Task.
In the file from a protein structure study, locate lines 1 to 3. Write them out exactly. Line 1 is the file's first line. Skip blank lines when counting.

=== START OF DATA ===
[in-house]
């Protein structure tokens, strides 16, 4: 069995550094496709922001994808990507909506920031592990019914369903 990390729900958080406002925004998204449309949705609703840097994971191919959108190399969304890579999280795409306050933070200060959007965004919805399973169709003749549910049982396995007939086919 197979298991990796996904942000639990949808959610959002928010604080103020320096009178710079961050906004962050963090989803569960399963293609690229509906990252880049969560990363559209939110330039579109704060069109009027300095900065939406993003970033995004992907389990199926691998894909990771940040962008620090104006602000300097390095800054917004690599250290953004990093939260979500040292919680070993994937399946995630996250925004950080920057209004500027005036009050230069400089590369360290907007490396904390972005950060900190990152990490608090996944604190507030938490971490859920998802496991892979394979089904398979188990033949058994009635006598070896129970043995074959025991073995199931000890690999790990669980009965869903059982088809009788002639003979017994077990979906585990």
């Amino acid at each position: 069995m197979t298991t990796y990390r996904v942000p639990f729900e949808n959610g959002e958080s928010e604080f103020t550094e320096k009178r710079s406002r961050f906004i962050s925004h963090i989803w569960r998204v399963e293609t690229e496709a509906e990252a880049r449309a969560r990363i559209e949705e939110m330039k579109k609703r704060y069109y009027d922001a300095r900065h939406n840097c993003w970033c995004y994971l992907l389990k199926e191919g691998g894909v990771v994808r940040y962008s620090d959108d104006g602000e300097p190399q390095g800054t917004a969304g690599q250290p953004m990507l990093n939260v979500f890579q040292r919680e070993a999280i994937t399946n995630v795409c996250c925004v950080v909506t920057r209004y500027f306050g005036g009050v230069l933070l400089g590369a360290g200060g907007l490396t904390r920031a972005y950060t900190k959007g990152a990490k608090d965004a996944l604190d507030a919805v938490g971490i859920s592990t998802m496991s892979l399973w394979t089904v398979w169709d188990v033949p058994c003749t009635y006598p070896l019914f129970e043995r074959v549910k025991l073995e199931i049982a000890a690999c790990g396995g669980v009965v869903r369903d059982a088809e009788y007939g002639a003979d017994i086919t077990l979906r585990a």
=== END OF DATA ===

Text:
[in-house]
């Protein structure tokens, strides 16, 4: 069995550094496709922001994808990507909506920031592990019914369903 990390729900958080406002925004998204449309949705609703840097994971191919959108190399969304890579999280795409306050933070200060959007965004919805399973169709003749549910049982396995007939086919 197979298991990796996904942000639990949808959610959002928010604080103020320096009178710079961050906004962050963090989803569960399963293609690229509906990252880049969560990363559209939110330039579109704060069109009027300095900065939406993003970033995004992907389990199926691998894909990771940040962008620090104006602000300097390095800054917004690599250290953004990093939260979500040292919680070993994937399946995630996250925004950080920057209004500027005036009050230069400089590369360290907007490396904390972005950060900190990152990490608090996944604190507030938490971490859920998802496991892979394979089904398979188990033949058994009635006598070896129970043995074959025991073995199931000890690999790990669980009965869903059982088809009788002639003979017994077990979906585990």
């Amino acid at each position: 069995m197979t298991t990796y990390r996904v942000p639990f729900e949808n959610g959002e958080s928010e604080f103020t550094e320096k009178r710079s406002r961050f906004i962050s925004h963090i989803w569960r998204v399963e293609t690229e496709a509906e990252a880049r449309a969560r990363i559209e949705e939110m330039k579109k609703r704060y069109y009027d922001a300095r900065h939406n840097c993003w970033c995004y994971l992907l389990k199926e191919g691998g894909v990771v994808r940040y962008s620090d959108d104006g602000e300097p190399q390095g800054t917004a969304g690599q250290p953004m990507l990093n939260v979500f890579q040292r919680e070993a999280i994937t399946n995630v795409c996250c925004v950080v909506t920057r209004y500027f306050g005036g009050v230069l933070l400089g590369a360290g200060g907007l490396t904390r920031a972005y950060t900190k959007g990152a990490k608090d965004a996944l604190d507030a919805v938490g971490i859920s592990t998802m496991s892979l399973w394979t089904v398979w169709d188990v033949p058994c003749t009635y006598p070896l019914f129970e043995r074959v549910k025991l073995e199931i049982a000890a690999c790990g396995g669980v009965v869903r369903d059982a088809e009788y007939g002639a003979d017994i086919t077990l979906r585990a």